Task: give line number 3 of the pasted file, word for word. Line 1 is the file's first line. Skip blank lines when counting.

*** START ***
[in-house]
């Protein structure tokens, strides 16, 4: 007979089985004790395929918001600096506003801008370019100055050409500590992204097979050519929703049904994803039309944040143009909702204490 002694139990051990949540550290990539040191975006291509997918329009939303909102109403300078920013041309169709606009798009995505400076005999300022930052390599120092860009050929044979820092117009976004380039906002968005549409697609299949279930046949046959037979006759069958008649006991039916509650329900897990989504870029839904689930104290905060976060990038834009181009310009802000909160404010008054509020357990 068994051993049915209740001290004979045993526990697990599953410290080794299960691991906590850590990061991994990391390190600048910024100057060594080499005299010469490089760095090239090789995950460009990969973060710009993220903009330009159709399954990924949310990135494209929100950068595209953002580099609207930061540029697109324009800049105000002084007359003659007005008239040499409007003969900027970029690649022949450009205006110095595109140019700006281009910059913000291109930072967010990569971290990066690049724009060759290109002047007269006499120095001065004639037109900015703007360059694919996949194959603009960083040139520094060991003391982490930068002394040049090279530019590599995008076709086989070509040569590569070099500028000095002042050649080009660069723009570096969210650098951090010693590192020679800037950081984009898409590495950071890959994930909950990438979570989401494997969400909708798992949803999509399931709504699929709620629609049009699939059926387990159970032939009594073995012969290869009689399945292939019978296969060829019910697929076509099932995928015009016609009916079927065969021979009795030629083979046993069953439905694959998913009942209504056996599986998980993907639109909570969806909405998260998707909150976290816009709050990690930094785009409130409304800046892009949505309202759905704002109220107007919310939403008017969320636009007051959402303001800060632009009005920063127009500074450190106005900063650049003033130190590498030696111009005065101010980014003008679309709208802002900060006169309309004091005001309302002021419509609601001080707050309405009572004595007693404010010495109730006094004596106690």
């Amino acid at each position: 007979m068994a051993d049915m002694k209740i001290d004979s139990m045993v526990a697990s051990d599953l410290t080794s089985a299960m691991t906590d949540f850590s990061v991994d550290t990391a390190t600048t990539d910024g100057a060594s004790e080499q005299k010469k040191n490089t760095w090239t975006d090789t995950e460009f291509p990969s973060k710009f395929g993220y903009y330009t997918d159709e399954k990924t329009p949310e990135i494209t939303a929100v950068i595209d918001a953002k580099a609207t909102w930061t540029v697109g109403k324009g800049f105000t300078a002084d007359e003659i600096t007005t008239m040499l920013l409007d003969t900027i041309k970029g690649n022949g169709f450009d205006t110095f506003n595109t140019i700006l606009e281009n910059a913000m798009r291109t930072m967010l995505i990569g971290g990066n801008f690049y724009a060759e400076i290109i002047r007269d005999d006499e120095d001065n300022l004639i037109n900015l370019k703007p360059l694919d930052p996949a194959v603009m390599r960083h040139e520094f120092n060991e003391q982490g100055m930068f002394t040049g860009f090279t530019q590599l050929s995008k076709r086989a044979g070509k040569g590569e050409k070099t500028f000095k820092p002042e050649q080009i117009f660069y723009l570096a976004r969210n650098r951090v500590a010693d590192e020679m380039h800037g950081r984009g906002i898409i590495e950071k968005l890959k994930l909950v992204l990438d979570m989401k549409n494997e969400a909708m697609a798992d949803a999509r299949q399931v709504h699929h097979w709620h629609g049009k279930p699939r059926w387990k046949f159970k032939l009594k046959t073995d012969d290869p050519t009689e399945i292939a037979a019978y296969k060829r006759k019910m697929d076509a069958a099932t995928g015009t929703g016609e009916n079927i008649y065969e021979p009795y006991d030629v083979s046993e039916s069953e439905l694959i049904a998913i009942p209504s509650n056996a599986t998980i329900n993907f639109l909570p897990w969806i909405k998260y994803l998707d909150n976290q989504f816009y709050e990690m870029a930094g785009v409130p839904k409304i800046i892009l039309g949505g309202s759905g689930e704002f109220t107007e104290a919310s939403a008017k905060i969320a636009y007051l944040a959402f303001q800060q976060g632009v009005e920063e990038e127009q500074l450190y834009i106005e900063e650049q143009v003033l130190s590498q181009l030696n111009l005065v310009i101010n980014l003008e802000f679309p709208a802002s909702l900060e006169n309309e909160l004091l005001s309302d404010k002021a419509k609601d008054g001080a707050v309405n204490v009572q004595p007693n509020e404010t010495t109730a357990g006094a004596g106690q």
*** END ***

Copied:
């Amino acid at each position: 007979m068994a051993d049915m002694k209740i001290d004979s139990m045993v526990a697990s051990d599953l410290t080794s089985a299960m691991t906590d949540f850590s990061v991994d550290t990391a390190t600048t990539d910024g100057a060594s004790e080499q005299k010469k040191n490089t760095w090239t975006d090789t995950e460009f291509p990969s973060k710009f395929g993220y903009y330009t997918d159709e399954k990924t329009p949310e990135i494209t939303a929100v950068i595209d918001a953002k580099a609207t909102w930061t540029v697109g109403k324009g800049f105000t300078a002084d007359e003659i600096t007005t008239m040499l920013l409007d003969t900027i041309k970029g690649n022949g169709f450009d205006t110095f506003n595109t140019i700006l606009e281009n910059a913000m798009r291109t930072m967010l995505i990569g971290g990066n801008f690049y724009a060759e400076i290109i002047r007269d005999d006499e120095d001065n300022l004639i037109n900015l370019k703007p360059l694919d930052p996949a194959v603009m390599r960083h040139e520094f120092n060991e003391q982490g100055m930068f002394t040049g860009f090279t530019q590599l050929s995008k076709r086989a044979g070509k040569g590569e050409k070099t500028f000095k820092p002042e050649q080009i117009f660069y723009l570096a976004r969210n650098r951090v500590a010693d590192e020679m380039h800037g950081r984009g906002i898409i590495e950071k968005l890959k994930l909950v992204l990438d979570m989401k549409n494997e969400a909708m697609a798992d949803a999509r299949q399931v709504h699929h097979w709620h629609g049009k279930p699939r059926w387990k046949f159970k032939l009594k046959t073995d012969d290869p050519t009689e399945i292939a037979a019978y296969k060829r006759k019910m697929d076509a069958a099932t995928g015009t929703g016609e009916n079927i008649y065969e021979p009795y006991d030629v083979s046993e039916s069953e439905l694959i049904a998913i009942p209504s509650n056996a599986t998980i329900n993907f639109l909570p897990w969806i909405k998260y994803l998707d909150n976290q989504f816009y709050e990690m870029a930094g785009v409130p839904k409304i800046i892009l039309g949505g309202s759905g689930e704002f109220t107007e104290a919310s939403a008017k905060i969320a636009y007051l944040a959402f303001q800060q976060g632009v009005e920063e990038e127009q500074l450190y834009i106005e900063e650049q143009v003033l130190s590498q181009l030696n111009l005065v310009i101010n980014l003008e802000f679309p709208a802002s909702l900060e006169n309309e909160l004091l005001s309302d404010k002021a419509k609601d008054g001080a707050v309405n204490v009572q004595p007693n509020e404010t010495t109730a357990g006094a004596g106690q």